By: Donald L Swanson
The distinction is this (emphasis added):
- § 1182(1)(A) refers to a person “engaged in commercial or business activities”;
- It does NOT refer to a person “engaged in commercial or business operations.”
Since Subchapter V eligibility requires a debtor to be “engaged in commercial or business activities,” the U.S. Trustee objects to the Debtor’s eligibility, in Offer Space, contending:
- Debtor must be “engaged in” an “operating business” for Subchapter V eligibility; and
- Debtor did not have “an operational business on the Petition Date,” since on that date it had no employees, was no longer conducting its prior business, had no intention to reorganize its business, and intended only to liquidate remaining assets in the Subchapter V proceeding.
Debtor contends that:
- “engaged in commercial or business activities” is not synonymous with conducting an “operating business”;
- the U.S. Trustee’s view is far too narrow—conflating the terms “activities” and “operations,” which are not interchangeable (“activities” refers to a much broader array of conduct than “operations”); and
- Debtor was “engaged in” commercial and/or business activities on the petition date.
–A Present Activity
The term “engaged in” indicates that a debtor is currently—as opposed to formerly—taking part in an activity. To be eligible for Subchapter V, a debtor must be presently “engaged in commercial or business activities” on the date of filing the petition.
–The Legal Standard
To determine whether the Debtor satisfies the “engaged in” standard, a “totality of the circumstances” must be considered.
The Court notes that the terms “activities” and “operations” are distinct and not interchangeable:
- “operation” is “the quality or state of being functional or operative”;
- had Congress utilized the term “operations” in lieu of “activities,” the U.S. Trustee’s objection would be sustained; but
- the “plain and unambiguous language of Subchapter V indicates a small business debtor may engage in a very inclusive range of commercial or business activities.”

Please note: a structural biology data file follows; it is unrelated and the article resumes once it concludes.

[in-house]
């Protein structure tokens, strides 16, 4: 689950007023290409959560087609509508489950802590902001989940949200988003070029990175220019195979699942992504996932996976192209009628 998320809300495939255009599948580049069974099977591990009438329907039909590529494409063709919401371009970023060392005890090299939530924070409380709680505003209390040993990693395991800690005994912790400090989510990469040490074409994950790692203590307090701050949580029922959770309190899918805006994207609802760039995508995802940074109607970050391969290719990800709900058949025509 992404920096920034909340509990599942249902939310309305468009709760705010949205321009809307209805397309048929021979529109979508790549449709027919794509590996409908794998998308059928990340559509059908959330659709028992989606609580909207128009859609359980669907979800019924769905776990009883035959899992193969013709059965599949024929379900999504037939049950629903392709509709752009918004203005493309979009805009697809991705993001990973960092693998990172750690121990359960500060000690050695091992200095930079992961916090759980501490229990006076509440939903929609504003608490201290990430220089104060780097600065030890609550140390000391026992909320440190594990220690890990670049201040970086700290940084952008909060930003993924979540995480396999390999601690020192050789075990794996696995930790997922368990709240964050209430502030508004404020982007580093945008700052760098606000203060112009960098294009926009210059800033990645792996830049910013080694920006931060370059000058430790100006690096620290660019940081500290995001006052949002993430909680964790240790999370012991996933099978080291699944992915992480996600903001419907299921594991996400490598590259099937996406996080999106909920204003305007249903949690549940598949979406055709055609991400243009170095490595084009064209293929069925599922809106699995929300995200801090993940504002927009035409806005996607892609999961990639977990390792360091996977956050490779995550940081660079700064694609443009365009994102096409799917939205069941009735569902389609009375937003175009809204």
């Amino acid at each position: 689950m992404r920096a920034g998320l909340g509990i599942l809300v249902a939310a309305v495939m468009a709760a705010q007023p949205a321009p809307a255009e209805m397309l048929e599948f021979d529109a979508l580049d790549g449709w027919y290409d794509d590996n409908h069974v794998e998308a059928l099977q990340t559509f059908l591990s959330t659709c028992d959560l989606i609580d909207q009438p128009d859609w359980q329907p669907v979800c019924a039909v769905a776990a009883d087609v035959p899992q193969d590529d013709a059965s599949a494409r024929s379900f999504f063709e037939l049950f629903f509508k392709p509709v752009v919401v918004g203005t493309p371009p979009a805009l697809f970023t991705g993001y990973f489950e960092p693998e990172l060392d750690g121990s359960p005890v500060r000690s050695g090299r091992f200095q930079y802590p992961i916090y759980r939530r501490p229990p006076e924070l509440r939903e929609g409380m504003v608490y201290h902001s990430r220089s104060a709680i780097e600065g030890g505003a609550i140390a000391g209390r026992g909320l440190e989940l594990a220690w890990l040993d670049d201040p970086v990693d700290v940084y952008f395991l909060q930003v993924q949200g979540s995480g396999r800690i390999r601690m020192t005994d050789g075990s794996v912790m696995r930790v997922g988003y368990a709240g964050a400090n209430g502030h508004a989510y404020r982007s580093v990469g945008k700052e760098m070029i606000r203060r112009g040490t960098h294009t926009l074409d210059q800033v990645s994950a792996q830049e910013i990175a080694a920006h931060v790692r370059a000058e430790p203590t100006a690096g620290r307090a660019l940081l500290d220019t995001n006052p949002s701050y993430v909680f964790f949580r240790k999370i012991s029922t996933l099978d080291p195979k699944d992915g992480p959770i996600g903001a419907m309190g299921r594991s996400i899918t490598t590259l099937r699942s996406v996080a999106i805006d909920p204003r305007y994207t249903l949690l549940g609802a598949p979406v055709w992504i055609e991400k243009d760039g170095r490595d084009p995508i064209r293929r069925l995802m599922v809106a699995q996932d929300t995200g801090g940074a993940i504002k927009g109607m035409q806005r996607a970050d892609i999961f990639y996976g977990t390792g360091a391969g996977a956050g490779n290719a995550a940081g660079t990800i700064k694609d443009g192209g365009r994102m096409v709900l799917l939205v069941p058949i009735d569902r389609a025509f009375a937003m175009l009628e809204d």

The Court concludes that Debtor has met the standard for being “engaged in commercial or business activities” because, as of the Petition date, Debtor was:
- having active bank accounts;
- having accounts receivable;
- analyzing and exploring counterclaims in a lawsuit;
- managing remaining assets;
- winding down its business; and
- taking reasonable steps to pay its creditors and realize value for its assets.
A Contrasting Analogy
By contrast, § 101(18)(A) defines a “family farmer” for Chapter 12 eligibility as someone “engaged in a farming operation.” In this Chapter 12 definition, Congress uses the term “operation” instead of the term “activities.”
Congress could have, easily and similarly, confined the bounds of Subchapter V eligibility to “operations.” But Congress elected in Subchapter V, instead, to use the much more broad and inclusive term “activities.”
–Bankruptcy Activities Are Not Enough
The Court is unpersuaded by Debtor’s contention that “engaged in . . . activities” is satisfied by (i) filing this bankruptcy case, (ii) retaining counsel, (iii) preparing filings, (iv) participating in proceedings, (v) etc. Otherwise, any and every bankruptcy debtor would automatically satisfy the “engaged in” requirement.
–Liquidation is Permitted
The Court is also unpersuaded by the U.S. Trustee’s argument that the Offer Space Debtor, who seeks to liquidate its already-shutdown enterprise, is ineligible for Subchapter V:
- While successful reorganizations may be the primary purpose behind Subchapter V, that does not exclude the possibility of a liquidating plan;
- Chapter 11 provides for liquidation in § 1129(a)(11) (“Confirmation of the plan is not likely to be followed by the liquidation, . . . of the debtor or any successor to the debtor under the plan, unless such liquidation . . . is proposed in the plan”); and
- While Congress made certain sections of Chapter 11 inapplicable to Subchapter V, Section 1129(a)(11) was not included in those exclusions.
Bankruptcy courts across our 94 districts are struggling with the meaning of the requirement for Subchapter V eligibility, that a debtor must be “engaged in commercial or business activities.” And a substantial body of law now exists on the subject.
The In re Offer Space opinion adds an important statutory-distinction to that body of law: “activities,” not “operations,” are what’s required.
Footnote 1. The opinion is In re Offer Space, LLC, Case No. 20-27480 in the Utah Bankruptcy Court (issued April 22, 2021 (Doc. 50)).
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